Event Report: Sheridan Industry Day 2016

By Kyu-bum Lee

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Yesterday (April 28, 2016) was Sheridan’s annual industry day. The attendance from studios was high and there still seemed a lot of positions needed to be filled so it looks like it’s going to be another good year for the graduates.

The morning started with screening of Sheridan’s Computer Animation post graduate program students. Films from Computer animation program were short and sweet. It is difficult to judge a lot of these shorts as being entertaining or engaging ‘films’ but the format served well to show the strength of the student’s abilities.

The Visual Effects program reel remains as impressive as ever. Showing various movie magic such as buildings collapsing, tracking CG element onto a live footage and putting stuff in green screens seamlessly. Every student in the program seem to know what they are doing.

The shorts from Digital Character program overall felt much weaker than the Computer Animation program mostly due to students were too ambitious to tell more lengthy and complex story without fully understanding that aspect of the art form. I focused heavily on the character acting and movement since the program is called “Digital Character” yet the amount of basic animation principle and posing were lacking. The amount of subtlety required to make the CG characters believable were mostly absent as well. It would have been better if the students kept the story simple and in one location and focused on making the physicality of characters believable. I made a similar comment on last year’s industry day.

That being said, here are couple of shorts that stood out to me. These were visually appealing, technically sound and did a good job at getting stories across without overstaying the welcome.

  • Plan Big by Lisa Xiang Jiang
  • Upir by Charlit Floriano
  • A Christmas Surprise by Hyunmi Choi
  • The Good Rover by Nan Guo
  • Cohoba by Daniel Rosario

Moving onto Sheridan’s Animation program screening. Right off the bat, I must say, the screening portion of this year’s program was wildly disappointing compared to last year’s mind blowing one. Now that doesn’t mean the students weren’t good, in fact this year’s graduates were just as great as last year’s.

I should briefly set this up for me to paint a clear picture. In the animation program, the students are able to make their film however long they want. However, there is one minute length limit per student in the screening so the total screening is kept around 2 hours instead of 4-5. Last year, It felt like the majority of students planned the film toward that one minute limitation. The films had beginning, middle and end and since the film was shorter, the students had more time to polish and complete their film.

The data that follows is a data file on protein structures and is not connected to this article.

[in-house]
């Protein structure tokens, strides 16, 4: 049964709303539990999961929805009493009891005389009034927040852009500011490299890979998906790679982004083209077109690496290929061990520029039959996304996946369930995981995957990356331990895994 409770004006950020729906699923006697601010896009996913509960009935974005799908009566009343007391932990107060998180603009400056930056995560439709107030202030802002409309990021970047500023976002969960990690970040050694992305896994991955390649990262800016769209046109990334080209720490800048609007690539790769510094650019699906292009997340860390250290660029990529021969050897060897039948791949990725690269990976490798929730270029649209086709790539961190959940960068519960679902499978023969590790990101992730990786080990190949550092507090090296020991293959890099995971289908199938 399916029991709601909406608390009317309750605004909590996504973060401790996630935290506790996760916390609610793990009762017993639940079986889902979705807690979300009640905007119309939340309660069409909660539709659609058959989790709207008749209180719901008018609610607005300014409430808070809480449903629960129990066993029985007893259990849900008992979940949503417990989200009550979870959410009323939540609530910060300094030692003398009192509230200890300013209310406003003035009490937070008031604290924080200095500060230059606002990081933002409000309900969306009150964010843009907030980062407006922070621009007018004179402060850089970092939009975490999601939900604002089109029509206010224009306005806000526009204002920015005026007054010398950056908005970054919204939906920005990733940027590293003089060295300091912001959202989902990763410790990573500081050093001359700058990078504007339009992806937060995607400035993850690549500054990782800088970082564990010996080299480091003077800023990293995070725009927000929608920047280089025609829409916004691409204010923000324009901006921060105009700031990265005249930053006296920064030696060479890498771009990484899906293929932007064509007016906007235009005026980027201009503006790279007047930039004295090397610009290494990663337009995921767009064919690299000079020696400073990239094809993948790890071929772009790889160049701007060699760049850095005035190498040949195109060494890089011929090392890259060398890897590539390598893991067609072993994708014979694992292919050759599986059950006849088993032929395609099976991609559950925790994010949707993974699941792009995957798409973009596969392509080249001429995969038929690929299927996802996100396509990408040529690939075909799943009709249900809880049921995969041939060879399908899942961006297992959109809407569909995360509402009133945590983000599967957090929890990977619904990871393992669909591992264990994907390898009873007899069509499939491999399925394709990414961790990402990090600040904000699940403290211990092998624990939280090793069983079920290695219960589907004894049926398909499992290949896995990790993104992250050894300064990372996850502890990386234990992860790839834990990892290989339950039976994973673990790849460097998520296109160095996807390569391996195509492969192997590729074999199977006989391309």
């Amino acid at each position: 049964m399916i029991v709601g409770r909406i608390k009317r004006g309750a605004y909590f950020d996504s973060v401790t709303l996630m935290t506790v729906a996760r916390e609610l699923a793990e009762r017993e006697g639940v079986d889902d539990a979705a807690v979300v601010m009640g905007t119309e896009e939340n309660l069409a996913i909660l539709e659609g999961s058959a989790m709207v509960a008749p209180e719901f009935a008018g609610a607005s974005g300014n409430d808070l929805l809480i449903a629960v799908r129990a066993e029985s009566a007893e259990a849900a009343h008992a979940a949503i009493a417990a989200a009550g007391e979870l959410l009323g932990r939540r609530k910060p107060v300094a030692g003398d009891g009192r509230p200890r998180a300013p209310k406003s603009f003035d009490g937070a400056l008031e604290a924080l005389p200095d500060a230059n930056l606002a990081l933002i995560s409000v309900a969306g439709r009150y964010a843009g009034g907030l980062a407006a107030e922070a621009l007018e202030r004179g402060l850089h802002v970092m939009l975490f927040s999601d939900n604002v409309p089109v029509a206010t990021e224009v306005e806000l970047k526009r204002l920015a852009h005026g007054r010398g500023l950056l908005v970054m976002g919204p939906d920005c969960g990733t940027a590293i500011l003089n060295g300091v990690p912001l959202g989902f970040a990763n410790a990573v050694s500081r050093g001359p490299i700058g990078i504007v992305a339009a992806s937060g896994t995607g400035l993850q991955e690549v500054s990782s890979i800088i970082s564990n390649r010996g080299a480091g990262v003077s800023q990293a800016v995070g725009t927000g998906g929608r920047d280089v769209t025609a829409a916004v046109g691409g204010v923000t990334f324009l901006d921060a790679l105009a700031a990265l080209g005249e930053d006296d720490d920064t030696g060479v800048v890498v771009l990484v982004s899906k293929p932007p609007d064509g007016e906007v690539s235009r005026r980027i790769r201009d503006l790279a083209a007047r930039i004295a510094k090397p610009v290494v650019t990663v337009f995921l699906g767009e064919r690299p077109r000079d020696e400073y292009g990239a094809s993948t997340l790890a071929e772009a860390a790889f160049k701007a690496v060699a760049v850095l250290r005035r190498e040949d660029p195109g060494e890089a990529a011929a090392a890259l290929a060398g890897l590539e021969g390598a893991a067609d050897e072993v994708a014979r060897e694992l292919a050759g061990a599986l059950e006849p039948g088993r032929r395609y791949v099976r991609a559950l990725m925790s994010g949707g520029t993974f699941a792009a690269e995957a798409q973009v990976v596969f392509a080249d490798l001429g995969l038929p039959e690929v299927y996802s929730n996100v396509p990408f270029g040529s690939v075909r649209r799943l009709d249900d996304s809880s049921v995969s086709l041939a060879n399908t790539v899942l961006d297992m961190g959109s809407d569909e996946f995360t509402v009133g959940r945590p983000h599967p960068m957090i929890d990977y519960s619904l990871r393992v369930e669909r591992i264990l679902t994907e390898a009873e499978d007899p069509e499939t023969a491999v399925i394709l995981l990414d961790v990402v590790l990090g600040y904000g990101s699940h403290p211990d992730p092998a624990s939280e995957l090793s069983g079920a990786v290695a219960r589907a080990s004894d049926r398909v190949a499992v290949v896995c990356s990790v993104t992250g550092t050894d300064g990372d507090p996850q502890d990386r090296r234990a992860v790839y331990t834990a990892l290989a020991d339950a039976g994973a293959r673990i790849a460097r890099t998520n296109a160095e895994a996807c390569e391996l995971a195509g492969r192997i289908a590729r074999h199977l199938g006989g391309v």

This year the screening experience was quite the opposite. First of all, there were a lot of incomplete films. Second, there were severe lack of polish on some of the completed films. Lastly, there were lots and lots of trailers. Now, the last part isn’t necessarily fault of the students. A lot of students this year made films that ran over one minute long which meant they had to keep the good stuff in that short amount of time. This works very well as a showreel which brings potential employers to the table and it’s probably a smart way to go and there were number of absolutely gorgeous trailers.

Here are several of films that stood out to me.

  • Beauty by Alice Lemma
  • Wanted by Coco Cheung
  • Restless by Christine Huh
  • Brock & Dylan: SUPERCOPS by Brock Curry
  • Flicker by Rebecca McVeigh
  • Crowskeep by Katherine de Vries
  • Jella Fantasia by Soo Kim
  • KINGS OF NOWHERE by Soroush Barazesh
  • VEGGIEMANCER by Justin Chan
  • HoloHome by Andre Boulet
  • Blue by Jason McLean
  • Tea Time With Dragons by Josh Wald

The show floor was great. Despite what impression I got from the screening, there is no doubt there are quite a lot of talent from this year’s graduate. I knew number of these grads through social media in the past so it was great see them graduate and ready to kick butt in the industry.

Now, for next year’s graduates, I urge you to not be too ambitious with your films. Think about the time constraint and your own strength and weaknesses. Having strong reel and trailer is great for getting jobs but since you have a whole school year to make a film, be sure to take advantage of it. Having a completed film is a great asset to have and I feel it’s the entire reason the animated industry exists. See if you can make your film run around in one minute length. It will give you more time to make make dense and visually rich film and force you to cut the aspects of story you don’t need. It will also keep the timing in your editing tight and professional.

And those who want to tell good 2-3 minute story, make sure you complete it and think about how you’ll craft the one minute screening cut for the industry day. I personally like seeing first solid one minute without any cuts and edits so I can get a sense of your editing style and how you set the story. If the intro of the story is engaging and impressive, you’d be sure to attract people to your table. On some trailer-esque shorts, I had hard time knowing if the editing was erratic because of the one min limit or if it was just poor film making.

Good luck to the new graduates and I can’t wait to see more from you fine lads in the future.

Thanks!
-Kyu

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